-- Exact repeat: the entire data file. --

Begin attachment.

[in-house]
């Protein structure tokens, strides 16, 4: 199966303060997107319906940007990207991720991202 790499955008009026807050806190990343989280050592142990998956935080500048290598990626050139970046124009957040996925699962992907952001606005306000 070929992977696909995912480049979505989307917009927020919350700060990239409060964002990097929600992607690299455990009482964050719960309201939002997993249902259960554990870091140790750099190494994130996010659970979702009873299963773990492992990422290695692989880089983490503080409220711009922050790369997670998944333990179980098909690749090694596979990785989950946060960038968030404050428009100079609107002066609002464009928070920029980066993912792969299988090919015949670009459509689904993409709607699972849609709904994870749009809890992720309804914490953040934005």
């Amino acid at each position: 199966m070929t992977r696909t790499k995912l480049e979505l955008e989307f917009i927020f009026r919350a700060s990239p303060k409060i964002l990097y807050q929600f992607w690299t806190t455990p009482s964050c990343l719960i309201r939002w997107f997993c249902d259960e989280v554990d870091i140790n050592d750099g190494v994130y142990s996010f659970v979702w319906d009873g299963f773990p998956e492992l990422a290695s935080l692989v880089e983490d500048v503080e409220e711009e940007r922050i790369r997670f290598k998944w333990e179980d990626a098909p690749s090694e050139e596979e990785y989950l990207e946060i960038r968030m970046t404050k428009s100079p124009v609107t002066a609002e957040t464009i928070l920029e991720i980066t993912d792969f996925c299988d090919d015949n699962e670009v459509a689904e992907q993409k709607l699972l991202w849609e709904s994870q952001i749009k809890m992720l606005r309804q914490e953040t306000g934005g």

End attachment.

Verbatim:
[in-house]
């Protein structure tokens, strides 16, 4: 199966303060997107319906940007990207991720991202 790499955008009026807050806190990343989280050592142990998956935080500048290598990626050139970046124009957040996925699962992907952001606005306000 070929992977696909995912480049979505989307917009927020919350700060990239409060964002990097929600992607690299455990009482964050719960309201939002997993249902259960554990870091140790750099190494994130996010659970979702009873299963773990492992990422290695692989880089983490503080409220711009922050790369997670998944333990179980098909690749090694596979990785989950946060960038968030404050428009100079609107002066609002464009928070920029980066993912792969299988090919015949670009459509689904993409709607699972849609709904994870749009809890992720309804914490953040934005």
């Amino acid at each position: 199966m070929t992977r696909t790499k995912l480049e979505l955008e989307f917009i927020f009026r919350a700060s990239p303060k409060i964002l990097y807050q929600f992607w690299t806190t455990p009482s964050c990343l719960i309201r939002w997107f997993c249902d259960e989280v554990d870091i140790n050592d750099g190494v994130y142990s996010f659970v979702w319906d009873g299963f773990p998956e492992l990422a290695s935080l692989v880089e983490d500048v503080e409220e711009e940007r922050i790369r997670f290598k998944w333990e179980d990626a098909p690749s090694e050139e596979e990785y989950l990207e946060i960038r968030m970046t404050k428009s100079p124009v609107t002066a609002e957040t464009i928070l920029e991720i980066t993912d792969f996925c299988d090919d015949n699962e670009v459509a689904e992907q993409k709607l699972l991202w849609e709904s994870q952001i749009k809890m992720l606005r309804q914490e953040t306000g934005g």